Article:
Learning about what Deliluh has been through these past two years brought the commands on a cassette player to mind: press rewind, forward, play and eject. The band, now a duo of Kyle Knapp and Julius Pedersen, relocated to Europe from their Toronto base with the ambition to plug into a continent that felt more cohesive in terms of a gig circuit and to map new spaces, both terrestrial and spiritual. This bold move came with a number of adjustments.The first was a new touring line-up, following the decision of Erika Wharton-Shukster and Erik Jude to stay in Canada. The second was dealing with the cosmic headfuck of a deadly global pandemic that put a stop to most things outside of staying alive. Looking back, Kyle Knapp sees the process as “somewhat of a crash course in survival and keeping calm. Overall it's taught us a lot about what we want to accomplish, both in the present and the long term.”
The new record, Fault Lines, is the result. Knapp sees the record as reflecting the duo’s “growth away from documenting the spaces in our native Toronto, to going out and experiencing new worlds and communities, something which has allowed us to look further inward.” Transmitting and receiving, then. This duality is expressed through the album’s incredibly spacious and clear sound and a series of what sound like intense sermons, or internal monologues that rail against the injustices of this world. The songs introduce characters who grapple with values that are pitted against the expectations around them. Knapp talks of a guilt-ridden preacher in the song Credence who, in a struggle to keep his church afloat, turns to unethical dealings with dubious people. All the tracks “reveal biases that are challenged by external realities” in different ways, for better and for worse. And yet these characters keep on kicking against the pricks: even if the narrator in Body and Soul shakes his fist at what feels like a relentlessly grim future. “Don’t say the sun still rises to light my way”.
Fault Lines is also a European record in its making. It first took shape at a session in Copenhagen in January 2019 where the band, still a four piece, recorded the beds before heading out on tour. The plan was to take a post-tour break and track some ideas that could be worked on remotely until everyone got back together in the early summer. Then everything “kind of went sideways”. Fault Lines stayed in an embryonic state for more than half a year, during which Deliluh reconfigured as a two piece. The lockdowns did, however, provide the time to rework material, or reposition ideas in line with the circumstances the pair found themselves in. Julius Pedersen: “We did a lot of heavy lifting at home together in Berlin and Marseille, taking turns training back and forth, throwing shit at the wall and experimenting.”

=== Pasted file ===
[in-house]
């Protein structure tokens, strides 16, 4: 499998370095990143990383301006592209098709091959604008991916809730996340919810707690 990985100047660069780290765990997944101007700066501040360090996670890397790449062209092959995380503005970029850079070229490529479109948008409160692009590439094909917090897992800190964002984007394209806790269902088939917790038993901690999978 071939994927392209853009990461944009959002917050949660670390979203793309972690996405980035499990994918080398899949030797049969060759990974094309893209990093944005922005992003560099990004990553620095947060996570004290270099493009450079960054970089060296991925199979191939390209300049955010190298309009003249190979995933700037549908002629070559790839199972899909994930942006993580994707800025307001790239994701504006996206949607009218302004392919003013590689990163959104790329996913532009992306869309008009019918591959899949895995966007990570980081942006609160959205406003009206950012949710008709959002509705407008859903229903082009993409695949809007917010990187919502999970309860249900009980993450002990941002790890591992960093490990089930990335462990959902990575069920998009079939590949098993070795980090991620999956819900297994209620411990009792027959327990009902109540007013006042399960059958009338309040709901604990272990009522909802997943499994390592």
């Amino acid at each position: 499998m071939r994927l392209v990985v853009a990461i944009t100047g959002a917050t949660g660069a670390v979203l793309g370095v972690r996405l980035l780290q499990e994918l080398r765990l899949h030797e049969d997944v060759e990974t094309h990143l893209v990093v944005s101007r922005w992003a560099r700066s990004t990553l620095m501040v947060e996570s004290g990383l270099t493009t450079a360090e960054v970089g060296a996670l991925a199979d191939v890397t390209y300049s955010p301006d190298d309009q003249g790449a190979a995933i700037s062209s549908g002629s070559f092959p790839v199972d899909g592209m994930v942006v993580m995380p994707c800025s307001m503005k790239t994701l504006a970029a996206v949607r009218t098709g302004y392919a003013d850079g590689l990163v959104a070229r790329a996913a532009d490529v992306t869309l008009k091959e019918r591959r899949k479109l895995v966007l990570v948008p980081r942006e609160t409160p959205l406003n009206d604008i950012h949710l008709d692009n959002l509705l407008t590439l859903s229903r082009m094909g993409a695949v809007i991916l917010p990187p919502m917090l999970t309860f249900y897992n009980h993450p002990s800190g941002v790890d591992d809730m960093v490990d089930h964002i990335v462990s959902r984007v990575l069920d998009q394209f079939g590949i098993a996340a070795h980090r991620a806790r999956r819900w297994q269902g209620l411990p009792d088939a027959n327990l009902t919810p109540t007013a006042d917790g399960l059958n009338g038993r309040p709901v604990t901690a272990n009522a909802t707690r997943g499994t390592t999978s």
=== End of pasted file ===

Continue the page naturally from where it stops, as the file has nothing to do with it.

Fault Lines is tough and powerful sounding: a survivor’s record. At times these sparse tracks sound full of menace, at other moments, as in X-Neighbourhood and the soundtracked poem, Mirror of Hope, a sense of remorse. Repetition plays a key role: the band “initially wanted the record to sound circular. (But) repetition and allowing things to breathe was important to these songs, not only to create tension, but to give significance to moments of change when they do occur.” The single Amulet is a mesmeric example of this; where a revolving pattern of notes sketches out a melody which irrigates the brooding, parched vocal line. The circular nature of the music can also trigger a feeling of otherworldliness, as heard on the hypnotic Syndicate II. The track is driven by a simple metallic riff and a caustic vocal line that maybe channels the ghost of an old singer… Regardless it operates in an interzone of its own making.
After all this upheaval, does Deliluh still dream of going to another place? Are places different and do they really have a bearing on the creative path? “There's always another place calling from beyond. Without it we would be stuck and hopeless.